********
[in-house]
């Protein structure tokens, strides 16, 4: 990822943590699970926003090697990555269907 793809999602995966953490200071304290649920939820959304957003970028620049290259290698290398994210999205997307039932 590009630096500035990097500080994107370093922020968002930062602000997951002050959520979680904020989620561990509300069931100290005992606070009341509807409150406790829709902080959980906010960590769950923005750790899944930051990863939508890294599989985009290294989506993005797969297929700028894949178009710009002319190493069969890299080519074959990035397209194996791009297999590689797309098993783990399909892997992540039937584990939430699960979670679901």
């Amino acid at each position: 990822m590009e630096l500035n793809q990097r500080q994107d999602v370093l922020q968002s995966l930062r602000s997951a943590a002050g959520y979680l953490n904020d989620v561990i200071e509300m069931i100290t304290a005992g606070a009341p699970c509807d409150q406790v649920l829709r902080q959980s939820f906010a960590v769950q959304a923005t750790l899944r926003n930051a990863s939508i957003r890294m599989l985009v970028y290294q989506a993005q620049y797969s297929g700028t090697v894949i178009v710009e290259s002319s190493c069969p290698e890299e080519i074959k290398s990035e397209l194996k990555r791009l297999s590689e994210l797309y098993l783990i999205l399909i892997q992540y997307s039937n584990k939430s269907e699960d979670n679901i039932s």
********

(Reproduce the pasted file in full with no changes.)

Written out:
[in-house]
């Protein structure tokens, strides 16, 4: 990822943590699970926003090697990555269907 793809999602995966953490200071304290649920939820959304957003970028620049290259290698290398994210999205997307039932 590009630096500035990097500080994107370093922020968002930062602000997951002050959520979680904020989620561990509300069931100290005992606070009341509807409150406790829709902080959980906010960590769950923005750790899944930051990863939508890294599989985009290294989506993005797969297929700028894949178009710009002319190493069969890299080519074959990035397209194996791009297999590689797309098993783990399909892997992540039937584990939430699960979670679901």
């Amino acid at each position: 990822m590009e630096l500035n793809q990097r500080q994107d999602v370093l922020q968002s995966l930062r602000s997951a943590a002050g959520y979680l953490n904020d989620v561990i200071e509300m069931i100290t304290a005992g606070a009341p699970c509807d409150q406790v649920l829709r902080q959980s939820f906010a960590v769950q959304a923005t750790l899944r926003n930051a990863s939508i957003r890294m599989l985009v970028y290294q989506a993005q620049y797969s297929g700028t090697v894949i178009v710009e290259s002319s190493c069969p290698e890299e080519i074959k290398s990035e397209l194996k990555r791009l297999s590689e994210l797309y098993l783990i999205l399909i892997q992540y997307s039937n584990k939430s269907e699960d979670n679901i039932s």